Getaway Guide: Banff, Alberta
Where to eat, stay and play in this small, relaxed mountain town.
Since the discovery of natural hot springs by three CP Rail workers in 1883, Banff National Park—now a UNESCO World Heritage Site—has become one of the world’s top destinations. In the stunning Rockies, visitors come to explore the mountains, valleys, rivers and glaciers, and the tiny town of Banff in the middle of it all. With so many skiers, hikers and cyclists in the area, you can visit most any place in town in heels or hiking boots and feel comfortable and welcome.
Park Distillery, on the busy main drag, is only the second distillery in North America to open with a restaurant attached. Join a free tour and learn how their glacier-to-glass vodka, gin and rye are made, before (or after) sitting down to some campfire-inspired breakfast, lunch or dinner. Or, for a taste of seasonal Canadian cuisine, visit the open-concept kitchen at the Bison for a hearty mountain breakfast—they’re known for their Benedicts. In summer, their open terrace is a great place to be. For dessert or a sweet treat while hiking or sightseeing, the Fudgery is a Banff icon, making fudge, caramels and other classic confections by hand in the front window until 11 p.m. every night.
The Banff Gondola has undergone a dramatic $26-million overhaul, with a stunning observation deck and hands-on interactive interpretive centre. The Banff Upper Hot Springs at the end of Mountain Avenue sits at an elevation of 1,585 metres, the highest hot springs in Canada. For over a century, visitors have come to take a dip in the 40˚C water—a perfect way to unwind after a hike or day of sightseeing. And the esteemed Banff Centre is a draw for artistic types, with year-round exhibitions, workshops and live performances. You can even stay onsite in one of their 320 rooms and suites in the Professional Development Centre or in Lloyd Hall (which include admission to the Walter Philips Gallery) or dine at one of the three restaurants, each with panoramic mountain views.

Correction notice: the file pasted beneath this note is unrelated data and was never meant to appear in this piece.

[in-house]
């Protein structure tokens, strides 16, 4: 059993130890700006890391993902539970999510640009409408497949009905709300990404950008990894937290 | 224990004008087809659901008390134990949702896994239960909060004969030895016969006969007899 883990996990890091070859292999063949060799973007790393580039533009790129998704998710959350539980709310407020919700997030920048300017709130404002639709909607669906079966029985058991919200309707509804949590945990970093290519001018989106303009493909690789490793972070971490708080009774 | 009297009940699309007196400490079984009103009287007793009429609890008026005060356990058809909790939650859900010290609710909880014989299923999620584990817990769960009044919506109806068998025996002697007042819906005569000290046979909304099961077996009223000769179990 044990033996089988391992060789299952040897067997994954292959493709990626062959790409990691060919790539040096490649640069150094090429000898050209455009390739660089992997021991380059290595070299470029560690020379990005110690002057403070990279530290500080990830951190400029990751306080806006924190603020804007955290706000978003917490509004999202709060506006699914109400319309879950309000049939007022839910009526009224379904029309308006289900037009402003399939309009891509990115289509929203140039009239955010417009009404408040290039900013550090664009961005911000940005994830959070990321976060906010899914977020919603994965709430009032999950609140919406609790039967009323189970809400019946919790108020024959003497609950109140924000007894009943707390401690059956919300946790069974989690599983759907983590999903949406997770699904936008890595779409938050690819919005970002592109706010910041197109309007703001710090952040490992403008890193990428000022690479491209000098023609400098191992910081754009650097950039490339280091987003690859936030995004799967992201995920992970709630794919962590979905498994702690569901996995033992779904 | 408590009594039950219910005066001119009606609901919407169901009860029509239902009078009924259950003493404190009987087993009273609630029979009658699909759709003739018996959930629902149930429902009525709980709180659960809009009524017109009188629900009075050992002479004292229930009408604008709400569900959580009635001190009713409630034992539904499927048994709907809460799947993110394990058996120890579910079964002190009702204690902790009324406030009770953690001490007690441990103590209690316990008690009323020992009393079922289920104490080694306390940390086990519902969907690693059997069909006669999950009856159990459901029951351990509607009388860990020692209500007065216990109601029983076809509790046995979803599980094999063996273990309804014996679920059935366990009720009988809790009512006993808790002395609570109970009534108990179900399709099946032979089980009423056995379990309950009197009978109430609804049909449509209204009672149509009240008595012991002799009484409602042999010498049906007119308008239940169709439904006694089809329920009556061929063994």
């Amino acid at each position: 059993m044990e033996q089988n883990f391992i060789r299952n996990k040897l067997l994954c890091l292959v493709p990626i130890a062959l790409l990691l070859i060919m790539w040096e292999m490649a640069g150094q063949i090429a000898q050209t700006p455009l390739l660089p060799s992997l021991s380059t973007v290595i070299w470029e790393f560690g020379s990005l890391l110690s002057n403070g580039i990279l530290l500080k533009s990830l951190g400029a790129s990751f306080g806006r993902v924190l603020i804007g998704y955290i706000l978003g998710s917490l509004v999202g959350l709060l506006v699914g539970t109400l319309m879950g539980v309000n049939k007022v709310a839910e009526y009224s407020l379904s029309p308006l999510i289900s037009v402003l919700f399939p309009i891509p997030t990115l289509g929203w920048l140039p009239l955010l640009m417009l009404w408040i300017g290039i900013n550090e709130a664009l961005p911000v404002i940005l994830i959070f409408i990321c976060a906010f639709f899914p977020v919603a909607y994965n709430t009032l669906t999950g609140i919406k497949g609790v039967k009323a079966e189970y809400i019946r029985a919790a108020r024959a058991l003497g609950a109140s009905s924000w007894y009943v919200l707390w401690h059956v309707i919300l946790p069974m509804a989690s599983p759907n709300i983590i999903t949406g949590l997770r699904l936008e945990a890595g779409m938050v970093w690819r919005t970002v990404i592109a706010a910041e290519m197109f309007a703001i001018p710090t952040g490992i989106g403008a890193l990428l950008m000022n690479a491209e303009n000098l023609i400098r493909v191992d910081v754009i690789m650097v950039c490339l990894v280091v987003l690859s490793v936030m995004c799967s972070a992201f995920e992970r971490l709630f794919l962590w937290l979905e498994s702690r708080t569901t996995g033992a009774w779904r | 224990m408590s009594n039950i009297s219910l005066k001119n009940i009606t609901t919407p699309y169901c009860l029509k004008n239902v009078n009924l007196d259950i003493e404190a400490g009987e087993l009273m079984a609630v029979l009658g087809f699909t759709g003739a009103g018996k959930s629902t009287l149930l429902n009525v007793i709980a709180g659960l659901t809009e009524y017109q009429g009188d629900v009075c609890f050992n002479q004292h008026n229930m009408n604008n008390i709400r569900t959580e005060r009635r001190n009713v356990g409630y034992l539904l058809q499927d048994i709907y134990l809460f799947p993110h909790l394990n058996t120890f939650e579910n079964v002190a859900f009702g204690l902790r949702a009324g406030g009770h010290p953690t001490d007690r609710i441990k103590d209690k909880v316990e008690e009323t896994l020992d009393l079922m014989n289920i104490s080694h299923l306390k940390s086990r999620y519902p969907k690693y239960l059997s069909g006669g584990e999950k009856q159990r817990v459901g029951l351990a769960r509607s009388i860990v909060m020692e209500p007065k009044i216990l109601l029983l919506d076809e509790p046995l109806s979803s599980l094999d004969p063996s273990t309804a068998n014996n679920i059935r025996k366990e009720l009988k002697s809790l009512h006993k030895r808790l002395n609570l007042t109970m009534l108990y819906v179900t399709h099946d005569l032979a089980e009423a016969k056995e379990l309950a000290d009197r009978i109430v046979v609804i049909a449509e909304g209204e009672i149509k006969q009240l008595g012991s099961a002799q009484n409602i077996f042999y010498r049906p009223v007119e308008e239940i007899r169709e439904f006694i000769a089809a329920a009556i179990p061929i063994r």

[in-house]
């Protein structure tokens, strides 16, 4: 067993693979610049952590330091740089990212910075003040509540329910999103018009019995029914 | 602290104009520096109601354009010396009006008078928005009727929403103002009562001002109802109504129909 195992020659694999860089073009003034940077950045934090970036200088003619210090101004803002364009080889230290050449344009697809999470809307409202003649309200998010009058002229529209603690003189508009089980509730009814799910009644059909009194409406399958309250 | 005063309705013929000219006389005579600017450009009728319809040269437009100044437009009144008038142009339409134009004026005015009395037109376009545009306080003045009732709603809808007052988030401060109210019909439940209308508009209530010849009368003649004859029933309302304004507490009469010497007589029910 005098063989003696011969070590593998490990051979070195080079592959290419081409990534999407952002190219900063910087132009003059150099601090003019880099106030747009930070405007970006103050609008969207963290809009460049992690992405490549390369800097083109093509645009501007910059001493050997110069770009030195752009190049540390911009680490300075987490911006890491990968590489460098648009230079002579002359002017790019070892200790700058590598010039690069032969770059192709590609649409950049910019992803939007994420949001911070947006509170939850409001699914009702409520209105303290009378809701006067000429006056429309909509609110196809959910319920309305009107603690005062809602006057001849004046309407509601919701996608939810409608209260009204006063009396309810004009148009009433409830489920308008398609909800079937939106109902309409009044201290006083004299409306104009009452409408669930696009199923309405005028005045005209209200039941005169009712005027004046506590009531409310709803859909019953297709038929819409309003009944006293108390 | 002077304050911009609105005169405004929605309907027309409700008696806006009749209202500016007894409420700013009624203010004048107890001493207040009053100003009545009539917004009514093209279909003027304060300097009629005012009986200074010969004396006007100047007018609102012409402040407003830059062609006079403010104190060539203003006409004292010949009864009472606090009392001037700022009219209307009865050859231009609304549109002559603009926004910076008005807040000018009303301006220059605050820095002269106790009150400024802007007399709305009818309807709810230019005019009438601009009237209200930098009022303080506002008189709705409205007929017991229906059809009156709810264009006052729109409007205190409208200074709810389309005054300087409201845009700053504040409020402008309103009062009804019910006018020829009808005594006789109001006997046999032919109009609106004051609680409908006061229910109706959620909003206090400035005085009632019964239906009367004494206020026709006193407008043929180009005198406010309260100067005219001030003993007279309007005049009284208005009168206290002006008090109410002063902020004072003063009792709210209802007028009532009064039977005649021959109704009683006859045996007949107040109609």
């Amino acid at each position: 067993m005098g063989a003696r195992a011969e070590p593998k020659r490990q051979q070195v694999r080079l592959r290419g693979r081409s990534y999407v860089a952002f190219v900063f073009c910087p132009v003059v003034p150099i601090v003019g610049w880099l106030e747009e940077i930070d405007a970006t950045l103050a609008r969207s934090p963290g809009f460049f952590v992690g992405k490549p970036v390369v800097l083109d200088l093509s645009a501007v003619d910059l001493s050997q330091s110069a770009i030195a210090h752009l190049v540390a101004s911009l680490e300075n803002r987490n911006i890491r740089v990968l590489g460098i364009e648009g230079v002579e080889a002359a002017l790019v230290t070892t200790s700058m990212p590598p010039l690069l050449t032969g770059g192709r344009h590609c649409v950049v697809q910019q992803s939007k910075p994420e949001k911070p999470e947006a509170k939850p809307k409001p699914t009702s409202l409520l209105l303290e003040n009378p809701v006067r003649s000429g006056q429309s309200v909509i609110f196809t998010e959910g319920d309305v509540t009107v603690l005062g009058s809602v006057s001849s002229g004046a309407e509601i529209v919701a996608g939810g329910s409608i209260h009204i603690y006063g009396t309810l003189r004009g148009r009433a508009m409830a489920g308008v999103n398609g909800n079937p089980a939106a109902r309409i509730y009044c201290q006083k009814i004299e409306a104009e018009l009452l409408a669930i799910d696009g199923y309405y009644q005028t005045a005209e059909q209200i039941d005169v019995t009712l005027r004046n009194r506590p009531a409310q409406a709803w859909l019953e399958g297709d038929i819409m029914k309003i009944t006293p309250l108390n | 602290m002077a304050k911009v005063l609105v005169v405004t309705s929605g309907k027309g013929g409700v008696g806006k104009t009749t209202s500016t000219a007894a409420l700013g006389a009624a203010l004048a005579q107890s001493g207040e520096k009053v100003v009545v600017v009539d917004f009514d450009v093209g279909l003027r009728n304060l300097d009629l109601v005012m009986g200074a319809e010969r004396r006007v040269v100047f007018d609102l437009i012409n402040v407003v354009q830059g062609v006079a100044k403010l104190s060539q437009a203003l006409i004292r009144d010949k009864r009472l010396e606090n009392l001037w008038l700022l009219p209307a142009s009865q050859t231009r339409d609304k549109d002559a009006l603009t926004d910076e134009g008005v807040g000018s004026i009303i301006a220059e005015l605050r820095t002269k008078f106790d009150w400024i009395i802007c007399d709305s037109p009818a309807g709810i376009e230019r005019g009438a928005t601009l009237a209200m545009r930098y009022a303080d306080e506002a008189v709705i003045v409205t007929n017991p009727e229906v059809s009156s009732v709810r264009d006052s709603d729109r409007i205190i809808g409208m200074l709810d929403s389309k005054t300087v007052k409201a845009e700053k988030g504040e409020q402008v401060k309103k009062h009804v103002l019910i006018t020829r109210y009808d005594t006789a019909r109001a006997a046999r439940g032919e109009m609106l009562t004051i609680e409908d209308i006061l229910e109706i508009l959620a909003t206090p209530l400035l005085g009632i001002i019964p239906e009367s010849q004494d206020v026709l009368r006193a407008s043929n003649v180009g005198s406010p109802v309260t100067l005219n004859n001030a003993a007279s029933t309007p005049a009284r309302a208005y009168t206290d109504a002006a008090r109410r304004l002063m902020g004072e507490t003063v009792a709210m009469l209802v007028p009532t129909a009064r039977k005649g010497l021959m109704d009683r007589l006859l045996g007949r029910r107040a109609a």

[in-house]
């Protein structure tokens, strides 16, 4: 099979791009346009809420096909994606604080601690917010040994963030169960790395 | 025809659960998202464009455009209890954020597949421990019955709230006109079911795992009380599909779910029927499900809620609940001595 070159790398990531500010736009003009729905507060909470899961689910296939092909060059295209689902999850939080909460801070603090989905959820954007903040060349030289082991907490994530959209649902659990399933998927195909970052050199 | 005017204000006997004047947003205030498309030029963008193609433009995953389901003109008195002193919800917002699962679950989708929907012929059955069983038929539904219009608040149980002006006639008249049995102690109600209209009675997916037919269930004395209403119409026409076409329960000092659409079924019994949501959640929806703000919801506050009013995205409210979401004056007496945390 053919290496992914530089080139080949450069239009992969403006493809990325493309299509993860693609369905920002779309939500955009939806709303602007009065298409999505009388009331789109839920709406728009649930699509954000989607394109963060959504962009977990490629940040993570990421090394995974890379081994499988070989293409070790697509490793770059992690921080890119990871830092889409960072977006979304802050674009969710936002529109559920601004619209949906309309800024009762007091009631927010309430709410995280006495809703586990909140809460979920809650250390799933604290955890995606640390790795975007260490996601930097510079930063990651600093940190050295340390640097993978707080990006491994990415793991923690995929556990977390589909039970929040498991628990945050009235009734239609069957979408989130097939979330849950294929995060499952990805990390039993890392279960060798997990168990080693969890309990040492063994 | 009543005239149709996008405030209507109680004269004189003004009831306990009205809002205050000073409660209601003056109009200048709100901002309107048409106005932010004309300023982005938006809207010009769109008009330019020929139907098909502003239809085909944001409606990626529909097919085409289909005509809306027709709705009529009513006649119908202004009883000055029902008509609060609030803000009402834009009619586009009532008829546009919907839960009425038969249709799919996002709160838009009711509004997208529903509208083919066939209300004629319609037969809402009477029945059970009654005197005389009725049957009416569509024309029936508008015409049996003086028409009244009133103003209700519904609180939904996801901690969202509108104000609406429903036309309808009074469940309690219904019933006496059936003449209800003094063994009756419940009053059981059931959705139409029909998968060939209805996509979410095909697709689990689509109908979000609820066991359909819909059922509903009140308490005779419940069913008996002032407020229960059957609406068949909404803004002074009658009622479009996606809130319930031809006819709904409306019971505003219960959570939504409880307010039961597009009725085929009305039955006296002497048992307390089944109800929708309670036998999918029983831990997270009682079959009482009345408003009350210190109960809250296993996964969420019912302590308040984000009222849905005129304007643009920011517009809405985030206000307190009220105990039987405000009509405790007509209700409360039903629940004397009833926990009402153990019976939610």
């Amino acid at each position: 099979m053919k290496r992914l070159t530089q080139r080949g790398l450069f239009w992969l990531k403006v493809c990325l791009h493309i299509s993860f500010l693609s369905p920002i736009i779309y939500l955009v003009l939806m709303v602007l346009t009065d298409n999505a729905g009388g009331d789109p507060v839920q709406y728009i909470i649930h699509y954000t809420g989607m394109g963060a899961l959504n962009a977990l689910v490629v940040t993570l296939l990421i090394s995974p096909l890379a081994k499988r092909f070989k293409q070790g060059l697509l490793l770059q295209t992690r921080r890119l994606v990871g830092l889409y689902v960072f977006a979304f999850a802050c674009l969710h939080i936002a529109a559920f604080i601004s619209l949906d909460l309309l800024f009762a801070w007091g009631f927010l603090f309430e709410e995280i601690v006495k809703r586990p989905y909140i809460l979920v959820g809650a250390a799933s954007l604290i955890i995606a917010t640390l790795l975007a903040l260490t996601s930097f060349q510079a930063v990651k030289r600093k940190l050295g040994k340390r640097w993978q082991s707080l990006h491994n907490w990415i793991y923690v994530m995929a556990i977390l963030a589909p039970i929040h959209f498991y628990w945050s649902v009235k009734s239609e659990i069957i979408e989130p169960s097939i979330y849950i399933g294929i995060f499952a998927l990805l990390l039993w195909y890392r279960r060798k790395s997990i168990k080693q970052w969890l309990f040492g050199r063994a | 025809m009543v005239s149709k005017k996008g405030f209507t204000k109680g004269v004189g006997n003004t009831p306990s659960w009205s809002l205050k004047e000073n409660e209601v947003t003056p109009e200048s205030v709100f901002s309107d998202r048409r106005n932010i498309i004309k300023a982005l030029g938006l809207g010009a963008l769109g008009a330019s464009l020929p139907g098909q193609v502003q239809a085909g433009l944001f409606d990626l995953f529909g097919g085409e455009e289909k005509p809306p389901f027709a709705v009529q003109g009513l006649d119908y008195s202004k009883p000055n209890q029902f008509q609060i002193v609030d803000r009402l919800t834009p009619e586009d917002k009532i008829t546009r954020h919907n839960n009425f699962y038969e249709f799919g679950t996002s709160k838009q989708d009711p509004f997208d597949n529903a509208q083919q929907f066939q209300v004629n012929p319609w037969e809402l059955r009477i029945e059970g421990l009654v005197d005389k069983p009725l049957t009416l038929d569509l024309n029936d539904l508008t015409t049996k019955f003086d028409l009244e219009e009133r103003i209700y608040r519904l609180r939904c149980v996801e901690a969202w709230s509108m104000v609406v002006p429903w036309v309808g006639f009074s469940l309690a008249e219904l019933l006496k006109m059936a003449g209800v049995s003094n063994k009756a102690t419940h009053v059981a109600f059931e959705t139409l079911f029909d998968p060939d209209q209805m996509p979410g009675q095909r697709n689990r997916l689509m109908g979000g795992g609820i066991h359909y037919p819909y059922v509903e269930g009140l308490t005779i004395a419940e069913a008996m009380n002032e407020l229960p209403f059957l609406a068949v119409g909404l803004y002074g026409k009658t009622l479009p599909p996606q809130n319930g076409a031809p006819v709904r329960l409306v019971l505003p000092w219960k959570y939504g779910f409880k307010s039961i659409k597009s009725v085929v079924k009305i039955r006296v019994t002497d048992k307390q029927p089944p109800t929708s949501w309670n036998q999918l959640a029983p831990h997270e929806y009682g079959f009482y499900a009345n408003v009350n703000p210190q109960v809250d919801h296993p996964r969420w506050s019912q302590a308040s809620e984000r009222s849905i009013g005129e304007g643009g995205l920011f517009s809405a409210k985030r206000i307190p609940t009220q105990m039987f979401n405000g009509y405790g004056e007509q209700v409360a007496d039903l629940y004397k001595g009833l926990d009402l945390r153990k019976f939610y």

4 Must-Try Restaurants in Banff
The Fairmont Banff Springs has been an iconic stop in the Canadian Rockies for more than 125 years. In summer there’s an renowned golf course and indoor-outdoor pool, and visitors come just for the waterfalls and mineral pools in the award-winning Willow Stream Spa. The Douglas Fir Resort is geared toward families, with rooms and cabins equipped with full kitchens, wood-burning fireplaces, hide-a-beds and lofts to sleep larger groups. They have year-round outdoor barbecues, Banff’s only indoor waterpark and a two-storey playzone for kids to lose themselves in. Or, for a rustic mountain cabin experience, Buffalo Mountain Lodge offers cozy yet exquisite accommodations as well as one of the best restaurants in town, serving up seasonal, indigenous produce, Canadian grains and smoked, cured and roasted wild game from their own Canadian Rocky Mountain Resort ranches.